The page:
When your Brand is liked but not loved

Don’t feel bad about being at the Like It stage, because that’s where most brands are.

You have been able to successfully carve out a niche and be a chosen brand against a proliferation of brands in the category.And you have good share results, moderate profits and most brand indicators are reasonably healthy.  It’s just that no one loves you.

Does it really matter? Brands move from Indifferent to Like It to Love It to Beloved Brand for Life. But isn’t being Liked Enough? If you could move to a Loved brand, you would have a very tight connection with consumers.  That connection becomes a source of power that you can harness, and then use to drive higher growth and profits. How can you harness the power Love in the market?  If you are loved, you’ll have power over retailers generating preferential treatment, because they know their consumers will switch stores before they switch brands. You can push suppliers for lower costs because they’ll want to tell others they supply you. You can generate free press, because your brand is now all of a sudden newsworthy. You’ll have cheaper real estate because malls will want your brand to anchor the new mall. Employees will sacrifice wages just to have your brand on their resume. And loved brands can even use that power on the very consumers that love you already: new products will generate early awareness and trial.   All this power, derived from the connectivity to consumers, can be harnessed to generate higher growth rates and added profits. Ask Apple, who is the most loved and the most profitable. They understand the formula: Beloved = Power = Growth = Profit.

Many times I find it hard to convince logical brand managers that being more loved matters. They stick to the safe logic of claims over benefits, stick to the rational of side-by-side demonstrations and they settle for likeable execution instead of pushing for loveable work.  They worry going emotional feels risky. Unsafe.   I’m a logical profit driven marketer. I believe in proof. Emotional is silly agency talk. You might be right because the only advantages a Loved Brand offers is higher growth rates, higher margins, lower costs to serve and overall higher profitability. So stick to being liked and your modest results.

How the consumer sees your Brand at the Liked Stage:  

Consumers see your brand as a functional and rational choice they make. They tried it and it makes sense so they buy it, use it and they do enjoy it.  It meets a basic need they have. They likely prefer it versus another brand, but they think it is better, cheaper or easier to use.  Or your mom told you to use it.  But, consumers don’t have much of an emotional connection or feeling about the brand. Where Indifferent is really bad, you’re ordinary, which is just a little bit better.  Overall, consumers see you brand in the “it will do” space.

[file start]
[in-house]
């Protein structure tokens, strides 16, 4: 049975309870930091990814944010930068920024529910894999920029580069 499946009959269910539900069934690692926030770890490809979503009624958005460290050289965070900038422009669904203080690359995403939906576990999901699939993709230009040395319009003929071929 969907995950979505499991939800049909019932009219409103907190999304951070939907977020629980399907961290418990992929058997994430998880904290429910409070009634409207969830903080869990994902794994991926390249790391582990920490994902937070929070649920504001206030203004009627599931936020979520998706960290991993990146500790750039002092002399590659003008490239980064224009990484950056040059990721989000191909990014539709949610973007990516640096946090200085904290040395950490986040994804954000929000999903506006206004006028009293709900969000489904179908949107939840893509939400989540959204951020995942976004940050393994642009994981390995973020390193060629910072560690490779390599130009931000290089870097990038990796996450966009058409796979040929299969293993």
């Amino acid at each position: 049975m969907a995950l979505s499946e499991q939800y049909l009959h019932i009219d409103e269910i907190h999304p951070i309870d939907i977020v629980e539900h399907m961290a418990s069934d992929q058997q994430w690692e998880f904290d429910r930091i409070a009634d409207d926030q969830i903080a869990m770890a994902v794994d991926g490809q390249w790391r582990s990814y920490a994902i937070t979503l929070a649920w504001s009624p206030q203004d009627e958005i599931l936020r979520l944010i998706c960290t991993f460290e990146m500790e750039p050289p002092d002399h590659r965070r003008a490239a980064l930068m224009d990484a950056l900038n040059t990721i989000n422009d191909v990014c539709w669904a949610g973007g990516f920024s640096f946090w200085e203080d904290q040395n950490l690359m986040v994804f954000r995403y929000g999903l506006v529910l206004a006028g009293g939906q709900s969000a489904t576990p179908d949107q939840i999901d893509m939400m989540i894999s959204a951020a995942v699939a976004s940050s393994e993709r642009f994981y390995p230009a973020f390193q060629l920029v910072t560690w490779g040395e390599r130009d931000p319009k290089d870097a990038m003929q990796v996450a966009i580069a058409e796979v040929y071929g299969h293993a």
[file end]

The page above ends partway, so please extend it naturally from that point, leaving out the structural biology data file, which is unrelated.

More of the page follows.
Why is your brand stuck at the Like It stage?

There are seven possible reasons why you are at the Like It Stage:

  1. Protective Brand Leaders means Caution: While many of these brands at the Like It are very successful brands, they get stuck because of overly conservative and fearful Brand Managers, who pick middle of the road strategies and execute “ok” ideas. On top of this, Brand Managers who convince themselves that “we stay conservative because it’s a low-interest category” should be removed. Low interest category means you need even more to captivate the consumer.
  2. We are rational thinking Marketers: Those marketers that believe they are strictly rational are inhibiting their brands. The brand managers get all jazzed on claims, comparatives, product demonstration and doctor recommended that they forget about the emotional side of the purchase decision. Claims need to be twisted into benefits—both rational and emotional benefits.   Consumers don’t care about you do until you care about what they need.  Great marketers find that balance of the science and art of the brand.   Ordinary marketers get stuck with the rational only.
  3. New Brand with Momentum: Stage 2 of a new brand innovation is ready to expand from the early adopters to the masses. The new brand begins to differentiate itself in a logical way to separate themselves from the proliferation of copycat competitors. Consumers start to go separate ways as well.  Retailers might even back one brand over another.  Throughout the battle, the brand carves out a base of consumers.
  4. There’s a Major Leak: If you look at the brand buying system, you’ll start to see a major leak at some point where you keep losing customers. Most brands have some natural flaw—whether it’s the concept, the product, taste profile ease of use or customer service. Without analyzing and addressing the leak, the brand gets stuck.  People like it, but refuse to love it.
  5. Brand changes their Mind every year: Brands really exist because of the consistency of the promise. When the promise and the delivery of the promise changes every year it’s hard to really connect with what the brand is all about. A brand like Wendy’s has changed their advertising message every year over the past 10 years. The only consumers remaining are those who like their burgers, not the brand.